U.S.D.A. food safety regulations state that, if an animal is non-ambulatory disabled at any time prior to slaughter, it must be condemned promptly, humanely euthanized, and properly discarded so that it does not enter the food supply.
While the decision affected companies and government programs, the U.S.D.A. said it did not issue a recall of any meat processed there. The slaughterhouse supplied about 21 million pounds of meat to the National School Lunch Program and other federal food initiatives in the year ending in September. One of its smaller buyers, the hamburger chain, In-N-Out Burger, said it stopped using the company as a supplier.
The video below part of what the USDA saw. It made me physically sick, enough that I threw up before being able to watch the entire four minute video.
Compassion Over Killing, otherwise known as COK took the video, which it supplied to the USDA. From their website, a description of what they witnessed and filmed, for those of you that can’t or won’t watch the video:
The video, filmed by a COK investigator who worked at the facility in June and July 2012, documents egregious inhumane treatment, improper slaughter methods, and intentional cruelty forced upon these animals in the last moments of their lives:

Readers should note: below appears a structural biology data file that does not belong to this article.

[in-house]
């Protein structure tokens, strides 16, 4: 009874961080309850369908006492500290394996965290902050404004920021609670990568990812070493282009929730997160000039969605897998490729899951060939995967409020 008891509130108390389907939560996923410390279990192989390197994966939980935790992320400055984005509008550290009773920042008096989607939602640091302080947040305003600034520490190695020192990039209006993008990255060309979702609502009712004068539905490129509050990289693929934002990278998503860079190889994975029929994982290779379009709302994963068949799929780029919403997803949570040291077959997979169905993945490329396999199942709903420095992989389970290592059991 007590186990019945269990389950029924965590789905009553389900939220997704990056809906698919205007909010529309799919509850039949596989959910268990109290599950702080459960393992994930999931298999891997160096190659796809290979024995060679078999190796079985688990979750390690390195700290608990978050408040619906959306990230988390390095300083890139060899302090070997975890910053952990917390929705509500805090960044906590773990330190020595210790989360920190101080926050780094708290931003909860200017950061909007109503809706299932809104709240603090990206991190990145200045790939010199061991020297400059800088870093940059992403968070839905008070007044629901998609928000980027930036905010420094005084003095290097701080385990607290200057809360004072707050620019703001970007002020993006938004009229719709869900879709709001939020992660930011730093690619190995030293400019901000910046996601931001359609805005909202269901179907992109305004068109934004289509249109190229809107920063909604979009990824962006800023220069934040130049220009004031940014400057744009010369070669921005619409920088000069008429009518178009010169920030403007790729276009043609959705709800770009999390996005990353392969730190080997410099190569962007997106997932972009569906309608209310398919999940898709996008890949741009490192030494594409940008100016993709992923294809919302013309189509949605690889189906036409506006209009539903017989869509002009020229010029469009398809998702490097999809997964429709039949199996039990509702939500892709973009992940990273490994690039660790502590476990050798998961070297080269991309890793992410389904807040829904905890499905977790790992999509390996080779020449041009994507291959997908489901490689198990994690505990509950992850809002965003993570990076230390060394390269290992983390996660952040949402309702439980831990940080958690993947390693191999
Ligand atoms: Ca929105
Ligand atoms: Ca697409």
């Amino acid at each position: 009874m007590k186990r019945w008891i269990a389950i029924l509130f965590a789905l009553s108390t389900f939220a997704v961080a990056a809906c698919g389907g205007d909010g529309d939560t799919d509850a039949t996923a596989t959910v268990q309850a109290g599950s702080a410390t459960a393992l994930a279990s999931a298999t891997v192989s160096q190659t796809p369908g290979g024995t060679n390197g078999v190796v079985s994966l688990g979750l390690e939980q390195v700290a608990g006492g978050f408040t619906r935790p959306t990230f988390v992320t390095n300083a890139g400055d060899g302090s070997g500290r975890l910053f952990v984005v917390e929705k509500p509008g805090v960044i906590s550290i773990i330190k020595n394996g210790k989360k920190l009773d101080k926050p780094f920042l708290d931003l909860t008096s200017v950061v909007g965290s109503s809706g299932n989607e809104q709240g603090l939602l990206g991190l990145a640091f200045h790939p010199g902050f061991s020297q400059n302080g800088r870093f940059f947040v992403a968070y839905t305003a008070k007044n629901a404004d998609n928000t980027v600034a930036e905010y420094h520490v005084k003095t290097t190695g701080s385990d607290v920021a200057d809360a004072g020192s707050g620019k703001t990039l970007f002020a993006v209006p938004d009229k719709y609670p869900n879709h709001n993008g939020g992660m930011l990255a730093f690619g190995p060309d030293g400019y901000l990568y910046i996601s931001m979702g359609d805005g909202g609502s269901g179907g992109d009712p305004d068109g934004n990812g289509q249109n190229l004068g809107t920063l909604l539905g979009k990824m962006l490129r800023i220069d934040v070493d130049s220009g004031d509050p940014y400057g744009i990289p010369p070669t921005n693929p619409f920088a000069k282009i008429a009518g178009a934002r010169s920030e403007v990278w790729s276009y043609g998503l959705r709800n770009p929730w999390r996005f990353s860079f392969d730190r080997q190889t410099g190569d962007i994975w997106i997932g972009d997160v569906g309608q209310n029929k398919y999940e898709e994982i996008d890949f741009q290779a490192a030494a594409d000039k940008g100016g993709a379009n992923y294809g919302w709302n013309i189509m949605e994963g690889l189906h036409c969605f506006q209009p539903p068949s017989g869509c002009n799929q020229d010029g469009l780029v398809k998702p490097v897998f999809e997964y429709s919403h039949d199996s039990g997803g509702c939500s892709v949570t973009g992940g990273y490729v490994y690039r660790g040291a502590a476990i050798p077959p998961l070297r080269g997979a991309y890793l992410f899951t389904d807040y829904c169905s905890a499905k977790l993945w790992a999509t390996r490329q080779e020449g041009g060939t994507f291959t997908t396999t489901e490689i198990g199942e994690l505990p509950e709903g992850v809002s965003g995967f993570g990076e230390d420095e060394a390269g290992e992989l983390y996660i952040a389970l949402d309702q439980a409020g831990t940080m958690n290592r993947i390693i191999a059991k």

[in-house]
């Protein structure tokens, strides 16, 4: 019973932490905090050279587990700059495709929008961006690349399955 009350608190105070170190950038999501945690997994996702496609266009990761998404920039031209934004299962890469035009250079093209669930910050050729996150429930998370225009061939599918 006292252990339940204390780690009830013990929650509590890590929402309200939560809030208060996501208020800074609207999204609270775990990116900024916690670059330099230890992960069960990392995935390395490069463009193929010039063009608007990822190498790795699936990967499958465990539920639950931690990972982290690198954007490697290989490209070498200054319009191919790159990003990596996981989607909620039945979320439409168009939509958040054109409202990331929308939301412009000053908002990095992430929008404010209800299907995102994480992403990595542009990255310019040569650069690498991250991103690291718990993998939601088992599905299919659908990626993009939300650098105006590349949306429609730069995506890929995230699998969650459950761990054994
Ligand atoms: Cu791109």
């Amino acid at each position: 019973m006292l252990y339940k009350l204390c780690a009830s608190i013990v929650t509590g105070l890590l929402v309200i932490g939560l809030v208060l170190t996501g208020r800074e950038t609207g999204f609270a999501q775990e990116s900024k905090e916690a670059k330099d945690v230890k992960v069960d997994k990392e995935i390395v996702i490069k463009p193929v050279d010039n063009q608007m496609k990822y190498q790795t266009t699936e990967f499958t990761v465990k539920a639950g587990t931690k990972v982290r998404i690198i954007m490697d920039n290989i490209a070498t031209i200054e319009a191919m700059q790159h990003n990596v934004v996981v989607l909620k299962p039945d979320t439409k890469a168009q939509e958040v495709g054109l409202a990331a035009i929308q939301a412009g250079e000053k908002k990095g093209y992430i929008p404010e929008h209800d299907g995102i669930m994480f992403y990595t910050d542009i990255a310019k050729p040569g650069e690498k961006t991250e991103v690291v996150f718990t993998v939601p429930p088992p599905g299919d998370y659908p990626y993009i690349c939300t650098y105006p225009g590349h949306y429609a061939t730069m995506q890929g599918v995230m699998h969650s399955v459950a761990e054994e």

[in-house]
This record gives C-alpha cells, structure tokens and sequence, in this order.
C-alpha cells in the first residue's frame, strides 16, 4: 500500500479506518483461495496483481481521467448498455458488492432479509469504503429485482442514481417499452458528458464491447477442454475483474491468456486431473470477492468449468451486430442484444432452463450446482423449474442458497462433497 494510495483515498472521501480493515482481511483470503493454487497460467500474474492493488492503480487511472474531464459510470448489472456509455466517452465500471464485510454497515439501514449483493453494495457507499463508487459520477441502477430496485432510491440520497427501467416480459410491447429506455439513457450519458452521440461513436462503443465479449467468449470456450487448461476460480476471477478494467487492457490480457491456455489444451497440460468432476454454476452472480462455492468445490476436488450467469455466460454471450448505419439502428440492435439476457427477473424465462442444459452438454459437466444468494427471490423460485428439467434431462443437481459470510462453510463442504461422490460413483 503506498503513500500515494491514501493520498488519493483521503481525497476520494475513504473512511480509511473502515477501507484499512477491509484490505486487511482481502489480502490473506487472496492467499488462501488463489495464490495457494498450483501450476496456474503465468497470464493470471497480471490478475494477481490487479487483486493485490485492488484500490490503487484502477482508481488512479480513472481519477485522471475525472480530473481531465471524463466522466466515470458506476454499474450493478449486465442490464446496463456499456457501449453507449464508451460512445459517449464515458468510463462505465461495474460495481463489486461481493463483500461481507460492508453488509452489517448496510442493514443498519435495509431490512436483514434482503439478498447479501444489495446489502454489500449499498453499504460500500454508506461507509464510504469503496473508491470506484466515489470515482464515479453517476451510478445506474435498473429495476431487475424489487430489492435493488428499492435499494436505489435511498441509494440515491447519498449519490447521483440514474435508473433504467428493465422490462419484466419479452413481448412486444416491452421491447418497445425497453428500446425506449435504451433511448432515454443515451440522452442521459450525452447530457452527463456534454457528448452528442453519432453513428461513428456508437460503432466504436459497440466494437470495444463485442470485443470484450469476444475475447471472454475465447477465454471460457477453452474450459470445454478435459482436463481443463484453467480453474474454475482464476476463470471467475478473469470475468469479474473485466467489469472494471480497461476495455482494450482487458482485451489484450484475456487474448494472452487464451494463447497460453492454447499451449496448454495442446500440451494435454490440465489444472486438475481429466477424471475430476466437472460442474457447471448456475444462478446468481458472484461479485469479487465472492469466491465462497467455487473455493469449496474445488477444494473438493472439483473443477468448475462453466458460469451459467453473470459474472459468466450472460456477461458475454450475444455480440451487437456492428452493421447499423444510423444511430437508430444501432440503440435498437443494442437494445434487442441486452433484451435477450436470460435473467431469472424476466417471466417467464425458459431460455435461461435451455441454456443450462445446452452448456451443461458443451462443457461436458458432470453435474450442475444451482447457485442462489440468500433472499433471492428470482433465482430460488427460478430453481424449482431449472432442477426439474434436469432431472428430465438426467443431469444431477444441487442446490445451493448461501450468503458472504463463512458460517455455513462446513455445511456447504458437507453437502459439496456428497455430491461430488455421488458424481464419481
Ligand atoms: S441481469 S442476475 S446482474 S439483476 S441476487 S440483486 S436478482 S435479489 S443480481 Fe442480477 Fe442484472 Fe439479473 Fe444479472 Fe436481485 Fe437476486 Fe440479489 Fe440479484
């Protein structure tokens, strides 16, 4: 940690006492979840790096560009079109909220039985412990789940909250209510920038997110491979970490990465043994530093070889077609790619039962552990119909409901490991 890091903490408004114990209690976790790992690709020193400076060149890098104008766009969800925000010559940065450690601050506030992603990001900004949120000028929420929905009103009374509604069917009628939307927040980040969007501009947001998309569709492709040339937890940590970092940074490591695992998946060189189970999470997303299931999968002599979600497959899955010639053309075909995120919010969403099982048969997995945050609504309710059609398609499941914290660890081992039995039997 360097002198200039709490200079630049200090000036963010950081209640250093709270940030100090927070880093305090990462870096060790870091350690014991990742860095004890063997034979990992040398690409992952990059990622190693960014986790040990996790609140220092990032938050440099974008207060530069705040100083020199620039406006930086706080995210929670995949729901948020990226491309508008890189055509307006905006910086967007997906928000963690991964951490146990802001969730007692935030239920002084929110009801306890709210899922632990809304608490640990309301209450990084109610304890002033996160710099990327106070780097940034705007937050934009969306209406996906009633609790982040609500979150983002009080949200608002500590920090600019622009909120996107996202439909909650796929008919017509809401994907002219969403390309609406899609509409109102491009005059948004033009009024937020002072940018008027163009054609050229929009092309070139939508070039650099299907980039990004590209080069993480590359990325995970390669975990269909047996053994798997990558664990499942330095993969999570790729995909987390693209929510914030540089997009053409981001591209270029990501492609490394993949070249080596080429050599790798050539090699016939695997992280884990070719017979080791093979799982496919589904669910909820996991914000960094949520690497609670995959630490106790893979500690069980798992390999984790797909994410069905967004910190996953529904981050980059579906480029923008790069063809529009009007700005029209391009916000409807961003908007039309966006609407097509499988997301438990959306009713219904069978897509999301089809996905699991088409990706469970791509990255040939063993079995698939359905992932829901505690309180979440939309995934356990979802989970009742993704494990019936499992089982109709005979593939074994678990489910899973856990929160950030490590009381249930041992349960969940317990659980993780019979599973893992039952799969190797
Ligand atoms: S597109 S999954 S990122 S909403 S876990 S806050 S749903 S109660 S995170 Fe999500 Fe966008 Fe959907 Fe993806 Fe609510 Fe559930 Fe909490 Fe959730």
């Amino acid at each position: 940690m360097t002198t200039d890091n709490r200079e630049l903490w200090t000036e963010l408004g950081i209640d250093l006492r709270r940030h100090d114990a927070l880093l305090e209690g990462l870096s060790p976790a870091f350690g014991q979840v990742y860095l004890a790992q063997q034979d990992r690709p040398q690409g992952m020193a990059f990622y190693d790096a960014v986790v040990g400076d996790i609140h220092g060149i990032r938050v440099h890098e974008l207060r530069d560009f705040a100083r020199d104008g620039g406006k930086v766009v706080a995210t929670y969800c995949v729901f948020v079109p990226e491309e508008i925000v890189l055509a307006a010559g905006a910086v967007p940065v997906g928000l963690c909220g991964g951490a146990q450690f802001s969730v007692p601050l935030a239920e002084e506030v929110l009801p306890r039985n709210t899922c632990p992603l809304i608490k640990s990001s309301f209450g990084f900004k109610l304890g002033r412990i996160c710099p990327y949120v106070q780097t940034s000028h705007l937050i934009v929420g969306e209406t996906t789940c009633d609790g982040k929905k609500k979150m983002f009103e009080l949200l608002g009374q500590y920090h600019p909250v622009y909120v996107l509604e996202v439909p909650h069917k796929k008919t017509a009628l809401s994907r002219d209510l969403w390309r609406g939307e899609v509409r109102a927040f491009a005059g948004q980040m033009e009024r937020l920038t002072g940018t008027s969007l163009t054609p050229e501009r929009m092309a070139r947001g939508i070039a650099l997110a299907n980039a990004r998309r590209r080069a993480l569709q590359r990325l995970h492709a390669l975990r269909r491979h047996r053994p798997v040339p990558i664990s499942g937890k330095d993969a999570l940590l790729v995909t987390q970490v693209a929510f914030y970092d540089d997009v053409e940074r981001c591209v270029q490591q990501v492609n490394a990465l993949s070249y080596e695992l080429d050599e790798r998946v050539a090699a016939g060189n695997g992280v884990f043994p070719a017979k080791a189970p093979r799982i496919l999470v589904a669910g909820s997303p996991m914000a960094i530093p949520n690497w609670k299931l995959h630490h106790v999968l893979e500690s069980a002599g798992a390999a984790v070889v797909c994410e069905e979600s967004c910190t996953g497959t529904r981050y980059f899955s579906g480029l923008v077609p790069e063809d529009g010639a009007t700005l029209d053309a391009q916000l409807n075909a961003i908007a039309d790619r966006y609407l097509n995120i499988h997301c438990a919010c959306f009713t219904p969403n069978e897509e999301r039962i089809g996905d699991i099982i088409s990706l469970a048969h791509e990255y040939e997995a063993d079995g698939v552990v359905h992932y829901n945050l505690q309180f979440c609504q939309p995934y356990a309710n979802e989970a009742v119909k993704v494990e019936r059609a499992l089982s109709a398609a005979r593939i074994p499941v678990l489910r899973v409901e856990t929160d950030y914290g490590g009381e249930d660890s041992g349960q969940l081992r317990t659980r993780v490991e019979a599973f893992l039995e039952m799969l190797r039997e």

- Downed cows, unable to walk to the kill floor, shot in the head two, three, even four times, and workers often walking away while the animal continues to struggle and kick.
- Some downed cows who were still alive after being shot in the head were then suffocated by workers who stood on their mouths and nostrils preventing the cows from breathing.
- Cows being tortured – repeatedly hit, jabbed, electrically shocked, and sprayed with hot water – in a narrow chute leading to the kill floor. One cow was electrically shocked over 40 times.
- Sick or injured cows repeatedly being shocked and workers pulling or lifting them by their tails in an attempt to force them to stand and walk.